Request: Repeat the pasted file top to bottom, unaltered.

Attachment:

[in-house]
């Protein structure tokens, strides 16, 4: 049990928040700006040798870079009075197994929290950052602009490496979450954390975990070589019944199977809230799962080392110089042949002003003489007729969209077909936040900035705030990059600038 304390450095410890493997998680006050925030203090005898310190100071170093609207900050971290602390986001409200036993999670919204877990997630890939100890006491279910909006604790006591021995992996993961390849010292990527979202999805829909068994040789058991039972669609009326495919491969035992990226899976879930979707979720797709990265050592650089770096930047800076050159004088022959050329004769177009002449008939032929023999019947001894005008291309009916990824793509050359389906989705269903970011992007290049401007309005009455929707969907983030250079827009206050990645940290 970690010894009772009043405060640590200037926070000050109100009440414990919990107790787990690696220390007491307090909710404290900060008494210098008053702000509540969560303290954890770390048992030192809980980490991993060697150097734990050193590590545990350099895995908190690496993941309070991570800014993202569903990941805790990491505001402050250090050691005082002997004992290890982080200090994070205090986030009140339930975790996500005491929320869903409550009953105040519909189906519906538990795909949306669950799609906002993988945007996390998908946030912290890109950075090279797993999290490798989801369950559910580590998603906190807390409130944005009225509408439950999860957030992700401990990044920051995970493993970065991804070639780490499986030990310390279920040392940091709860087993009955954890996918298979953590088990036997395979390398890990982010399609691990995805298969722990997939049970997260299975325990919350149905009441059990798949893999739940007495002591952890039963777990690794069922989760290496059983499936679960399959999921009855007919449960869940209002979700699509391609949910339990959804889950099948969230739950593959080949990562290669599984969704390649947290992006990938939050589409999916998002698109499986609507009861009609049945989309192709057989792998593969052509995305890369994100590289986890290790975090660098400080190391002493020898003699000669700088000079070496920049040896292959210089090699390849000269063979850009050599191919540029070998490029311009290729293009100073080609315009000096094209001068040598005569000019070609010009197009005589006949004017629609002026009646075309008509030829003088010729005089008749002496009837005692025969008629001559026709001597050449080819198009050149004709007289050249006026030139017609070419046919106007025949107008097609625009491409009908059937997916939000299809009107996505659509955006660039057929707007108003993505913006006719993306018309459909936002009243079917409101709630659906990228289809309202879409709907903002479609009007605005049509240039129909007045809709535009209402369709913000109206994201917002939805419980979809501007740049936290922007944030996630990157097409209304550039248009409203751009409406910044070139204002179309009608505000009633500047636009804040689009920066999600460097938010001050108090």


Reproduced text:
[in-house]
């Protein structure tokens, strides 16, 4: 049990928040700006040798870079009075197994929290950052602009490496979450954390975990070589019944199977809230799962080392110089042949002003003489007729969209077909936040900035705030990059600038 304390450095410890493997998680006050925030203090005898310190100071170093609207900050971290602390986001409200036993999670919204877990997630890939100890006491279910909006604790006591021995992996993961390849010292990527979202999805829909068994040789058991039972669609009326495919491969035992990226899976879930979707979720797709990265050592650089770096930047800076050159004088022959050329004769177009002449008939032929023999019947001894005008291309009916990824793509050359389906989705269903970011992007290049401007309005009455929707969907983030250079827009206050990645940290 970690010894009772009043405060640590200037926070000050109100009440414990919990107790787990690696220390007491307090909710404290900060008494210098008053702000509540969560303290954890770390048992030192809980980490991993060697150097734990050193590590545990350099895995908190690496993941309070991570800014993202569903990941805790990491505001402050250090050691005082002997004992290890982080200090994070205090986030009140339930975790996500005491929320869903409550009953105040519909189906519906538990795909949306669950799609906002993988945007996390998908946030912290890109950075090279797993999290490798989801369950559910580590998603906190807390409130944005009225509408439950999860957030992700401990990044920051995970493993970065991804070639780490499986030990310390279920040392940091709860087993009955954890996918298979953590088990036997395979390398890990982010399609691990995805298969722990997939049970997260299975325990919350149905009441059990798949893999739940007495002591952890039963777990690794069922989760290496059983499936679960399959999921009855007919449960869940209002979700699509391609949910339990959804889950099948969230739950593959080949990562290669599984969704390649947290992006990938939050589409999916998002698109499986609507009861009609049945989309192709057989792998593969052509995305890369994100590289986890290790975090660098400080190391002493020898003699000669700088000079070496920049040896292959210089090699390849000269063979850009050599191919540029070998490029311009290729293009100073080609315009000096094209001068040598005569000019070609010009197009005589006949004017629609002026009646075309008509030829003088010729005089008749002496009837005692025969008629001559026709001597050449080819198009050149004709007289050249006026030139017609070419046919106007025949107008097609625009491409009908059937997916939000299809009107996505659509955006660039057929707007108003993505913006006719993306018309459909936002009243079917409101709630659906990228289809309202879409709907903002479609009007605005049509240039129909007045809709535009209402369709913000109206994201917002939805419980979809501007740049936290922007944030996630990157097409209304550039248009409203751009409406910044070139204002179309009608505000009633500047636009804040689009920066999600460097938010001050108090």